Micromodules: Helminths, Schistosomiasis and Gut Nematodes Flashcards Preview

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Flashcards in Micromodules: Helminths, Schistosomiasis and Gut Nematodes Deck (27)

Run through Strongyloides steracolis lifecycle from Filariform larvae in the soil, to excretion in the stool

-Filariform larve in the soil penetrate the skin of a human host
-Larvae pass to lungs in circulation
-Larvae migrate to the trachea and pharynx, and are swallowed
-Once they reach the intestine, larvae develop into adults and produce ova.
-Ova hatch to release rhadbitiform larvae
-Rhadbitiform larvae are excreted in the stool
-Rhadbitiform larvae develop into filariform larvae in the soil


How do Strongaloides steracolis cause auto-infection and what are auto-infection symptoms?

The rhabditiform larvae can develop into filiaform larvae in the body and pentrate the mucosa or perianal skin, avoiding excretion and continuing the cycle of infection
Auto-infection is often asymptomatic, though symptoms include diarrhoea, and abdominal pains, with pulmonary symptoms occurring with lung migration


Which population of people are likely to get hyper-infection from S.steracolis?

Immunocompromised patients/those on steroid therapy
Hyper-infection is a potentially fatal disseminated disease


What is the main method of diagnosis of S.steracolis?

Light microscopy; visualisation of rhabditiform larvae in concentrated stools, although serology is also available


What are the two main species of hookworm infecting humans?

Necator americanus and Ancylostoma duedenale.


What is the process of infestation of a human host by Hookworm species?

Infective larvae are found in contaminated soil, and penetrate skin
-These are carried in the blood to the heart and then the lungs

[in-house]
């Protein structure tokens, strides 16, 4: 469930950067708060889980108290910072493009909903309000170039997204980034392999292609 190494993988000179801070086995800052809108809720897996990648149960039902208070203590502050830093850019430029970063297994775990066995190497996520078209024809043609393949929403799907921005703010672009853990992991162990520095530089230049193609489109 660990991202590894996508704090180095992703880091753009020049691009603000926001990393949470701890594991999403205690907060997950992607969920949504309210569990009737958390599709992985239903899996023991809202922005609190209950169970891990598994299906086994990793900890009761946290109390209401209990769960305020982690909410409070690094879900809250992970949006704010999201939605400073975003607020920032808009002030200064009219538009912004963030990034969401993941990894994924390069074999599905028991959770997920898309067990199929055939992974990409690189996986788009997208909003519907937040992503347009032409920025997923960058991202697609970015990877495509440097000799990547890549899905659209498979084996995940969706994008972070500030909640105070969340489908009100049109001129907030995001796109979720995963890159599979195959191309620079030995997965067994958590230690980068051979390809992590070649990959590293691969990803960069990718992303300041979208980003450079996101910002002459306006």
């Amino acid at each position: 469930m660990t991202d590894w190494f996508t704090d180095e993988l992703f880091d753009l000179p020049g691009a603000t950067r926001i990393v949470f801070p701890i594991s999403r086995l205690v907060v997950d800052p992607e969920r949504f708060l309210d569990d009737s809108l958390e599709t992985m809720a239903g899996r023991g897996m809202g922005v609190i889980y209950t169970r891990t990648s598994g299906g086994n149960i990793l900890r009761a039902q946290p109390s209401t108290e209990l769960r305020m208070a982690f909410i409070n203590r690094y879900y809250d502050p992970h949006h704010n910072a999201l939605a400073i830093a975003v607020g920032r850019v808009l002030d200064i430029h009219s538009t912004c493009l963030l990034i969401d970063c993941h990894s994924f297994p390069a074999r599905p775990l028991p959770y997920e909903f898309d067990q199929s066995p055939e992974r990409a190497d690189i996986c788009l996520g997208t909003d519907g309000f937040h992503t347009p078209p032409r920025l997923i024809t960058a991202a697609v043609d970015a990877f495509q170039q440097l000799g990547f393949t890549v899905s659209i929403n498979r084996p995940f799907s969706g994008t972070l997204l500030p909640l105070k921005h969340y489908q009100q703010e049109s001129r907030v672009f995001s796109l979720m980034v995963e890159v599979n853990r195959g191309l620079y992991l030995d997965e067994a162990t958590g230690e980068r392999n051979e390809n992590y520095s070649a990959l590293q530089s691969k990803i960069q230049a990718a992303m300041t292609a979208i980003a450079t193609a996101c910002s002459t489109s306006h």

-Coughed up and swallowed
-Larvae make their way to small intestine, where they attach and mature into adults
-Adults shed ova into the lumen
-Ova are passed in faeces/


Describe symptoms of Hookworm infestation

-Major sign is iron deficiency due to GI blood loss
-May impair growth or mental development in children
-Pruritis and rash may occur at site or larval penetration
-Abdominal pain, weight loss and diarrhoea are common
-There may be a cough/wheeze as larvae migrate through lungs


What is the main method of diagnosis for Hookworm?

Visualisation of ova in concentrated stool specimens by light microscopy


Which populations of Australians are most affected by Strongyloides and Hookworm?

Indigenous communities in central and northern territories, in particular where there is poor sanitation leading to contamination of soil


What are the three main groups of Helminths that infect humans?

Cestodes - tapeworms
Nermatodes - roundworms
Trematodes - flukes/flatworms


What is the difference between a definitive host and an intermediate host?

A definitive host is one in which the sexual cycle takes place, while an intermediate host is the host in which larvae develop


What are some examples of Cestodes, and how are they transmitted?

- Taenia solium - pork tapeworm
- Taenia saginata - beef tapeworm

Reservoirs of infection are in mammals like pigs, cattle and dogs. Humans are infected by consumption of cysts in raw/undercooked meat.
Adult worms live in the intestine and shed ova into faeces. Cysts containing larvae can also form in tissues